Editor’s Note: This post is sponsored by the California Department of Public Health.
California is home to two growing trends: Asian Americans and Pacific Islanders as the fastest growing ethnic group and vaping.
When you combine the two, you get a picture of a growing problem that we are only just starting to learn about, including how harmful the use of vapes and Juuls are to your health and exactly how many young Asian Americans are being targeted by the tobacco industry with ever-attractive nicotine products.
A California study published in 2016 gives what may be the best look so far into what could be one of the greatest health threats to the AAPI community.
Adding to the problem is the fact that vape pens and Juuls are becoming increasingly convenient and even glamorized devices for non smokers. Even vape juices are made to target Asian Americans with flavors like lychee, taro, and passion fruit, and it’s practically being marketed like candy with little regard to the nicotine addiction that comes with it.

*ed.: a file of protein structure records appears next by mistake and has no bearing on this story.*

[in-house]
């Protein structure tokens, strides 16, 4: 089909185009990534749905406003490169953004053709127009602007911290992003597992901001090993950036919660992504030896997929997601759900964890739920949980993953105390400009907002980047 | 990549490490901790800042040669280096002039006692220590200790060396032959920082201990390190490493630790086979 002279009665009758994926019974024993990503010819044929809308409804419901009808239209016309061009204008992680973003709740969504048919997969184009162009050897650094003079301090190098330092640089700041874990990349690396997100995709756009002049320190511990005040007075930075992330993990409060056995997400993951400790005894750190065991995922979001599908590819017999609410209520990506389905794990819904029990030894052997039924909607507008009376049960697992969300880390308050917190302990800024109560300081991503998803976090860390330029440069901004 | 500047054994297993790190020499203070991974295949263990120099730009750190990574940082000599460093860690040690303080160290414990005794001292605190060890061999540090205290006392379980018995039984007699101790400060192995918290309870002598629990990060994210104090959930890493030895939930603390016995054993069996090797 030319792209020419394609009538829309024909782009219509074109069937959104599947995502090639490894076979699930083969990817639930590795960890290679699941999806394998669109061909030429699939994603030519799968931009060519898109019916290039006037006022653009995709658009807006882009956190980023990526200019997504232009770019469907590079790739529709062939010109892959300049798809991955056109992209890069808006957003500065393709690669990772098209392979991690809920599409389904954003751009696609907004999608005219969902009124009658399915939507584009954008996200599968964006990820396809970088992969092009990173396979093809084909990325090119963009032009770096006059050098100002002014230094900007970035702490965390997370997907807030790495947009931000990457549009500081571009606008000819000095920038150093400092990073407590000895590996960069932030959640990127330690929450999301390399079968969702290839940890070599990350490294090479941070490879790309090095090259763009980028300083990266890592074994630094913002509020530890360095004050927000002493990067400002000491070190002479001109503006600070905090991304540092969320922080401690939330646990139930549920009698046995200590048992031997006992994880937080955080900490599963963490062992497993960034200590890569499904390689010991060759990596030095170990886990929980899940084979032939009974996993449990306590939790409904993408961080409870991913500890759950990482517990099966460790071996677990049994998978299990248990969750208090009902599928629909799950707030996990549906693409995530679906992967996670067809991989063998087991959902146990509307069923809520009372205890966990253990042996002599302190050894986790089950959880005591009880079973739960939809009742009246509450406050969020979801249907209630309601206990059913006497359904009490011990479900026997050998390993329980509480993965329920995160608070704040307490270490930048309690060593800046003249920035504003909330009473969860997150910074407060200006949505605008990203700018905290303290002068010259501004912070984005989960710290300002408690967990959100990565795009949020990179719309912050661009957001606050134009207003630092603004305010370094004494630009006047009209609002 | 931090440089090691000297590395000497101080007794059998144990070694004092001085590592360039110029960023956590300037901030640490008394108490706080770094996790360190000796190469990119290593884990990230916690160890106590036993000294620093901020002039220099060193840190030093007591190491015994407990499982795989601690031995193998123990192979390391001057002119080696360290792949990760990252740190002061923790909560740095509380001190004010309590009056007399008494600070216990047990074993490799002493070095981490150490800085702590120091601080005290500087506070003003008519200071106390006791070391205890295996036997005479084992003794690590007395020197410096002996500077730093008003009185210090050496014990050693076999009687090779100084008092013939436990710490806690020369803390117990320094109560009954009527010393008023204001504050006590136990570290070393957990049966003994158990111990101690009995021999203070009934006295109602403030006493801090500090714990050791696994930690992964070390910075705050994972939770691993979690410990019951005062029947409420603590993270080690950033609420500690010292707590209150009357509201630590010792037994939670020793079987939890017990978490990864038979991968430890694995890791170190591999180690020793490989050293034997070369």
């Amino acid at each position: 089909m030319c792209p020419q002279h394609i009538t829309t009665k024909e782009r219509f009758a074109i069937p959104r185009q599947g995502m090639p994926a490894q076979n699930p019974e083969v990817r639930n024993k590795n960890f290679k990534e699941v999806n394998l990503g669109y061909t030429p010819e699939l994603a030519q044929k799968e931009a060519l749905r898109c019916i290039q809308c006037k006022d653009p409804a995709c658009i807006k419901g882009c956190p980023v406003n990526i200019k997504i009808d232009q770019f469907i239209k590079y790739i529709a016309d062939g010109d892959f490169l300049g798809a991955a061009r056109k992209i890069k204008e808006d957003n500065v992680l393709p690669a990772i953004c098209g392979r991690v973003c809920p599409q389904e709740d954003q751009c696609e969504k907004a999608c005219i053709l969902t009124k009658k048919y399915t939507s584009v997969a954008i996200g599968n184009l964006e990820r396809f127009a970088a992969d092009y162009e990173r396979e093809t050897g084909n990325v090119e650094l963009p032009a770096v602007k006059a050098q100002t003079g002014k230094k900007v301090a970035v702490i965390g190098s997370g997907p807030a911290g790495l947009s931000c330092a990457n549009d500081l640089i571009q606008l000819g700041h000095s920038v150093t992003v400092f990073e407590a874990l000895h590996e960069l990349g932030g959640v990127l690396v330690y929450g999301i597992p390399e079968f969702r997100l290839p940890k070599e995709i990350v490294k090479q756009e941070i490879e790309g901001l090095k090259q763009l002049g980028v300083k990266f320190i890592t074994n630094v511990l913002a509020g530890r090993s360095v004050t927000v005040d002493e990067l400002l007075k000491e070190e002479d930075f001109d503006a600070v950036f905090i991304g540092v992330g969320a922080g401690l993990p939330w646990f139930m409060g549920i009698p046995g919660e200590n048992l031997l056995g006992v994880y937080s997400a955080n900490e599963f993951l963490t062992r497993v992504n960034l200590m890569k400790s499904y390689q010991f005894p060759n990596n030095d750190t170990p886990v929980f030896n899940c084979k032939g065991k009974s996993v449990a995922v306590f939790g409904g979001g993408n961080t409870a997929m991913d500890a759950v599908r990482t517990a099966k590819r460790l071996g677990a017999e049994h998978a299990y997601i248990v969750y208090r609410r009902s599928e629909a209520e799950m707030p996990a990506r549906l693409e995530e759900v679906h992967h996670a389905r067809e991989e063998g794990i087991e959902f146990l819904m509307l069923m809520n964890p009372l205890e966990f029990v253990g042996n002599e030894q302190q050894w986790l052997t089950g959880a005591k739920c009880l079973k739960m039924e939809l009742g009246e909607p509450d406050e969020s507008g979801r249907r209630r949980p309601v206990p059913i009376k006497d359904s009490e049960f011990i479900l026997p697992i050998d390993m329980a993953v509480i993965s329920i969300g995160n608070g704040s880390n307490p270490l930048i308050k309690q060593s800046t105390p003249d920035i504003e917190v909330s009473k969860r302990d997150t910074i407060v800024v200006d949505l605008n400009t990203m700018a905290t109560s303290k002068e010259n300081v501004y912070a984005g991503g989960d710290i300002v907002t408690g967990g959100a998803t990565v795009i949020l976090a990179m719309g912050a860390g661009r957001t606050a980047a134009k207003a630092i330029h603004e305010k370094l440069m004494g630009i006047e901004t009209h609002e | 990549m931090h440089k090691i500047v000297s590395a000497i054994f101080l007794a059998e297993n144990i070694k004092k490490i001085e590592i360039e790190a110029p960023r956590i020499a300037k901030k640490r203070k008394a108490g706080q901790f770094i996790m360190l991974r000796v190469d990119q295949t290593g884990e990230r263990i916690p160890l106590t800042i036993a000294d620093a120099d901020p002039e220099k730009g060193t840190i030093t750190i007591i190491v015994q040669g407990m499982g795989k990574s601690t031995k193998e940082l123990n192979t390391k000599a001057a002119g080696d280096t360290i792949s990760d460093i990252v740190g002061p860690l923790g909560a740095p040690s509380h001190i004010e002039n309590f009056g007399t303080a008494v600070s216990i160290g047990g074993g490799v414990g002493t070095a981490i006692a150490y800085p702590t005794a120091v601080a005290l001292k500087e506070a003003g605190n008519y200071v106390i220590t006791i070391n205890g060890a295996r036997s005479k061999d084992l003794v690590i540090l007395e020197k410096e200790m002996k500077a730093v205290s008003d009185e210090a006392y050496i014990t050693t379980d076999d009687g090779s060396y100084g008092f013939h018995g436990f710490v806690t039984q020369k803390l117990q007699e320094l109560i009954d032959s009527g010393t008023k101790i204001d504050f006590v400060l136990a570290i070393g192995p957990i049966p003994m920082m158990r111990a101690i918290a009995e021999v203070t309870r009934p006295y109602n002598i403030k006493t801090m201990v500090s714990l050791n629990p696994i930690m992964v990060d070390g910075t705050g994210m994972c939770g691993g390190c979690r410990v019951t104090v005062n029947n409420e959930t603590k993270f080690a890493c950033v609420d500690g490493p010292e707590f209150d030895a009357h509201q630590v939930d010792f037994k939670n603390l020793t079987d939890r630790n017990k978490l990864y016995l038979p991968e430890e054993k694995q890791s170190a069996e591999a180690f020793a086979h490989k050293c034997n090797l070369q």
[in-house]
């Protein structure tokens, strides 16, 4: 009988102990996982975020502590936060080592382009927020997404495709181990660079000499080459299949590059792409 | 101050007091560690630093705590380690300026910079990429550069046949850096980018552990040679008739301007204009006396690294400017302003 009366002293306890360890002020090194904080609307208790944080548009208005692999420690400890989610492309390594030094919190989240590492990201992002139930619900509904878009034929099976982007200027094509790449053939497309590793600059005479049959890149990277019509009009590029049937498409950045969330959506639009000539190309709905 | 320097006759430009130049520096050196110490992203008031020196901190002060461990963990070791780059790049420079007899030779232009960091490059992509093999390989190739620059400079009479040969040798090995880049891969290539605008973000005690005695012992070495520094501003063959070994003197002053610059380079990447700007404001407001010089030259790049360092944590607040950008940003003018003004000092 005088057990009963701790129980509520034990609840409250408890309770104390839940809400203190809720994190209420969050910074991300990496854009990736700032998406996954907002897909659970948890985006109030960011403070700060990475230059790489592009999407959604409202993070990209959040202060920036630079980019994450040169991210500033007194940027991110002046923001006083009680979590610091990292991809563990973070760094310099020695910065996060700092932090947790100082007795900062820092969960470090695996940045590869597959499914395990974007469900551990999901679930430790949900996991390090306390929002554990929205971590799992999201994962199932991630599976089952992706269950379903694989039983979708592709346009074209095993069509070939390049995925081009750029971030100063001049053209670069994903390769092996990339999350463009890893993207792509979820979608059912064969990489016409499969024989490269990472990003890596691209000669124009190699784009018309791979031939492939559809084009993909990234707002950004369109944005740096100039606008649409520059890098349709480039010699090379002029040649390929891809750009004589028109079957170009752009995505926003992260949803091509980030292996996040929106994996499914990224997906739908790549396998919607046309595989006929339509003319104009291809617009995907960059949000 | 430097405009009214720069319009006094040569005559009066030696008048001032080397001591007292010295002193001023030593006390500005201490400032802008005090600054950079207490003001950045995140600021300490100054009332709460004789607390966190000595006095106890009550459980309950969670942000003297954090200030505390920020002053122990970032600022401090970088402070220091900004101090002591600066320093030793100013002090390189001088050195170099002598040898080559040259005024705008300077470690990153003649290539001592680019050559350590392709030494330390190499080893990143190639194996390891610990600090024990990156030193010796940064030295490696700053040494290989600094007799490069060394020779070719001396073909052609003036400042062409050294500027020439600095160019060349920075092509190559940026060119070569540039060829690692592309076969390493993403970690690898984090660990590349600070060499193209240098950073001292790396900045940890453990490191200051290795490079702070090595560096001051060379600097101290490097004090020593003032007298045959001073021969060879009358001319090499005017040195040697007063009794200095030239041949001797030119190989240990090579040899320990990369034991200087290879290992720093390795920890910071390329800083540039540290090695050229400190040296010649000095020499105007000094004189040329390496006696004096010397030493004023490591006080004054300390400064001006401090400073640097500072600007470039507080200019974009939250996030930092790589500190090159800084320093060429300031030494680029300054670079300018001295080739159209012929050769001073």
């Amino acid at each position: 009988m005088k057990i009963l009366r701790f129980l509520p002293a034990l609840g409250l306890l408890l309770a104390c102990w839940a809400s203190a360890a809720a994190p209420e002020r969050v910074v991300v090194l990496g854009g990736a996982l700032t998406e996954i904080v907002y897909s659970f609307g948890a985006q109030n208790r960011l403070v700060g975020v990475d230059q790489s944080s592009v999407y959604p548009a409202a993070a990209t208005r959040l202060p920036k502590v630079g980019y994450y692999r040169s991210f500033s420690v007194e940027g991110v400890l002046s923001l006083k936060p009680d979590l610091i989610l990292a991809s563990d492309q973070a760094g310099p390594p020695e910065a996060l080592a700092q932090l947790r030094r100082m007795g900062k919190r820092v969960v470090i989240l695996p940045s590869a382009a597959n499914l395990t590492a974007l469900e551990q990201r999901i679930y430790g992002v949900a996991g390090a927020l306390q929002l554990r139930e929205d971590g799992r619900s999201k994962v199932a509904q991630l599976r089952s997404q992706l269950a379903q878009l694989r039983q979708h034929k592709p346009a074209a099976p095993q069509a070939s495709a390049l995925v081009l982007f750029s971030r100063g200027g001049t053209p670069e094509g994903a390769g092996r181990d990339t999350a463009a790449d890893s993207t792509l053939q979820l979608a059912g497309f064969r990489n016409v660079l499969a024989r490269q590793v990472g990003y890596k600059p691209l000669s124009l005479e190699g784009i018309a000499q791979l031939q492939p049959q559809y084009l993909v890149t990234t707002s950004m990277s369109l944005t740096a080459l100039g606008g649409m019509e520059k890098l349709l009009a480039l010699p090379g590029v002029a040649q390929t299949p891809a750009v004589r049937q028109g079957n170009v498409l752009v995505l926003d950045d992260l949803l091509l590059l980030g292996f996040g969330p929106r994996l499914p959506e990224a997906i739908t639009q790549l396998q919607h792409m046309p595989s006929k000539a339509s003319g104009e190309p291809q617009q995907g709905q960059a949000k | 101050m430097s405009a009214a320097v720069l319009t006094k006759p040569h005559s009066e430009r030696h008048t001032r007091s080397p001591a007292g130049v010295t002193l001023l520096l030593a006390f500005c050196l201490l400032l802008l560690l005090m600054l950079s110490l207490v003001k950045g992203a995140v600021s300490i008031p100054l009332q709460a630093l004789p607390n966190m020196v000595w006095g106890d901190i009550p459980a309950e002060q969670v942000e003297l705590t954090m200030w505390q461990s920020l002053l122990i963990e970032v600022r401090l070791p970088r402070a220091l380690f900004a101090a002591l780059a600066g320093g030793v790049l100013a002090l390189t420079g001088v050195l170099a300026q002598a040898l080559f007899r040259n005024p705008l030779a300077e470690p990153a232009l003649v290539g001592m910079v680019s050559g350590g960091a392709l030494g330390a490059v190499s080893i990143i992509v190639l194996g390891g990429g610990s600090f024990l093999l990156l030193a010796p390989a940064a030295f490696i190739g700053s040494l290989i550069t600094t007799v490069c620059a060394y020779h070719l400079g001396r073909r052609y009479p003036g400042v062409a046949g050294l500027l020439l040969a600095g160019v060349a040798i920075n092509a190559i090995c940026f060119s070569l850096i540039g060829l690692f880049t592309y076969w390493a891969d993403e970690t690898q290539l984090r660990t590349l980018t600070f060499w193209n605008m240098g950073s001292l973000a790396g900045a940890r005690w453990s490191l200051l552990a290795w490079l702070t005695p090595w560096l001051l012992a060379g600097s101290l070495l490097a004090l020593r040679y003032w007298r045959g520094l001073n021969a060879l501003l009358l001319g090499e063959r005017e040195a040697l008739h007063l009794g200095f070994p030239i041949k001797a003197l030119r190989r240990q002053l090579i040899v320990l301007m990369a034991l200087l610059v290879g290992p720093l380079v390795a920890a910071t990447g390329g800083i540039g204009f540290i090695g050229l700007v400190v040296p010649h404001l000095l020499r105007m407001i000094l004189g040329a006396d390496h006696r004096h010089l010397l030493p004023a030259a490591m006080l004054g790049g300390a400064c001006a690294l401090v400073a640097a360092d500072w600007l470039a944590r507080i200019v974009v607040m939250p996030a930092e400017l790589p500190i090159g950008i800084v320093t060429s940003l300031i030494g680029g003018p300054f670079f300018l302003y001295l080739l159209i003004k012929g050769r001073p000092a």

For younger generations in high schools across America, the vaping trend is at near epidemic levels among students. The latest generation of devices are attractive for their sleek, high-tech designs that are easily concealable with the appearance of a USB flash drive.
The most popular devices are made by San Francisco-based startup Juul, which is so well-known among students that it is now used as a verb. Without thinking about the consequences, it’s all too easy for young AAPIs to think the devices are cooler and “safer” than cigarettes, and therefore “safe.”
As school administrators report on the problem, indications point to them being on the losing side of the battle, but that doesn’t have to be the case for your health. How often do you vape? For more information on the dangers of vaping, visit neverjustasmoke.org to see how you could be affected.
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